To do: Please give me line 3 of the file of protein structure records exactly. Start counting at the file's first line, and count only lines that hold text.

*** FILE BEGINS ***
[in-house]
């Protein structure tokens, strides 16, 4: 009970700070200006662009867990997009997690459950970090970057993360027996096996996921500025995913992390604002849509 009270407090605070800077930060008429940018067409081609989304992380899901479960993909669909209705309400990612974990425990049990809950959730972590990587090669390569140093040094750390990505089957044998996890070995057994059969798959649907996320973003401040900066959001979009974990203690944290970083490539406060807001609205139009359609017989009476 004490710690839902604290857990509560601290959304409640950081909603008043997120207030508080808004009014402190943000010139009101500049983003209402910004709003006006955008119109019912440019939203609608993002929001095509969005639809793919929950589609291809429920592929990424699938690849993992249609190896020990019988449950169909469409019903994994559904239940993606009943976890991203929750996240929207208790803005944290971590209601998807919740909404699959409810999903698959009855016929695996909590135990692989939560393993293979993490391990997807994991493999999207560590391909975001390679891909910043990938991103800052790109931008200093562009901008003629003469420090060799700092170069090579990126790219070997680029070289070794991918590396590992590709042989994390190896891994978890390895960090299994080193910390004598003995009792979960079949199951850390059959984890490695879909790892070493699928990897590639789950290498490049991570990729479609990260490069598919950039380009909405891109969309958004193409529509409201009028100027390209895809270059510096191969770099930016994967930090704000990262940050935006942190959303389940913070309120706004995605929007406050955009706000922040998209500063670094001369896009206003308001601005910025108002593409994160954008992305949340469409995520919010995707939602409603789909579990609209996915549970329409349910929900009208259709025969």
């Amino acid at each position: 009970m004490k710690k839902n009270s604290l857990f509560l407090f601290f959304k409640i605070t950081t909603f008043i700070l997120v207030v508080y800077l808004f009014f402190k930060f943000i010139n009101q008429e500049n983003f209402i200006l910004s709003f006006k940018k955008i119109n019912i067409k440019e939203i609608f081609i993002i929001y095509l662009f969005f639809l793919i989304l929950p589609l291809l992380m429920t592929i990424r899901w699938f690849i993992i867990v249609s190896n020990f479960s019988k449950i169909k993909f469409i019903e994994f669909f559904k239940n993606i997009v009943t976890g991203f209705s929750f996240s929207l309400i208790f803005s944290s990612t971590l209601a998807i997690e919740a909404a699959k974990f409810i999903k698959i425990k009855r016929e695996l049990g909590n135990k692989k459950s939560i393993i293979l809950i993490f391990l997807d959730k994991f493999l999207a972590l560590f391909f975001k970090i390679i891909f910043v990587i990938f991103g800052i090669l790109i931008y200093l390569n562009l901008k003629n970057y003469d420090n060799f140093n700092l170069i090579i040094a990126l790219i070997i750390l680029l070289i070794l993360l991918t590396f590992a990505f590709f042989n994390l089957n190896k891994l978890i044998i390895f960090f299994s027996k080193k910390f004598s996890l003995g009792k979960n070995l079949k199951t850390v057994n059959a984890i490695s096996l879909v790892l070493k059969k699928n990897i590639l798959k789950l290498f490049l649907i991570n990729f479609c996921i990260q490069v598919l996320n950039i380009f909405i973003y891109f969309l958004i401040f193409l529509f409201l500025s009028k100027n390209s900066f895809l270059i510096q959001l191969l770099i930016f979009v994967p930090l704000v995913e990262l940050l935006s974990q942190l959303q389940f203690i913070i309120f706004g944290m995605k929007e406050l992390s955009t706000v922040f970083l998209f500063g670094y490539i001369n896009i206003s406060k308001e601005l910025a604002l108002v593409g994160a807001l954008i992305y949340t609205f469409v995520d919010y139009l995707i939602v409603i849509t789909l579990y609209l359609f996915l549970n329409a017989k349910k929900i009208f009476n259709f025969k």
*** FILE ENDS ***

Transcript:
């Amino acid at each position: 009970m004490k710690k839902n009270s604290l857990f509560l407090f601290f959304k409640i605070t950081t909603f008043i700070l997120v207030v508080y800077l808004f009014f402190k930060f943000i010139n009101q008429e500049n983003f209402i200006l910004s709003f006006k940018k955008i119109n019912i067409k440019e939203i609608f081609i993002i929001y095509l662009f969005f639809l793919i989304l929950p589609l291809l992380m429920t592929i990424r899901w699938f690849i993992i867990v249609s190896n020990f479960s019988k449950i169909k993909f469409i019903e994994f669909f559904k239940n993606i997009v009943t976890g991203f209705s929750f996240s929207l309400i208790f803005s944290s990612t971590l209601a998807i997690e919740a909404a699959k974990f409810i999903k698959i425990k009855r016929e695996l049990g909590n135990k692989k459950s939560i393993i293979l809950i993490f391990l997807d959730k994991f493999l999207a972590l560590f391909f975001k970090i390679i891909f910043v990587i990938f991103g800052i090669l790109i931008y200093l390569n562009l901008k003629n970057y003469d420090n060799f140093n700092l170069i090579i040094a990126l790219i070997i750390l680029l070289i070794l993360l991918t590396f590992a990505f590709f042989n994390l089957n190896k891994l978890i044998i390895f960090f299994s027996k080193k910390f004598s996890l003995g009792k979960n070995l079949k199951t850390v057994n059959a984890i490695s096996l879909v790892l070493k059969k699928n990897i590639l798959k789950l290498f490049l649907i991570n990729f479609c996921i990260q490069v598919l996320n950039i380009f909405i973003y891109f969309l958004i401040f193409l529509f409201l500025s009028k100027n390209s900066f895809l270059i510096q959001l191969l770099i930016f979009v994967p930090l704000v995913e990262l940050l935006s974990q942190l959303q389940f203690i913070i309120f706004g944290m995605k929007e406050l992390s955009t706000v922040f970083l998209f500063g670094y490539i001369n896009i206003s406060k308001e601005l910025a604002l108002v593409g994160a807001l954008i992305y949340t609205f469409v995520d919010y139009l995707i939602v409603i849509t789909l579990y609209l359609f996915l549970n329409a017989k349910k929900i009208f009476n259709f025969k």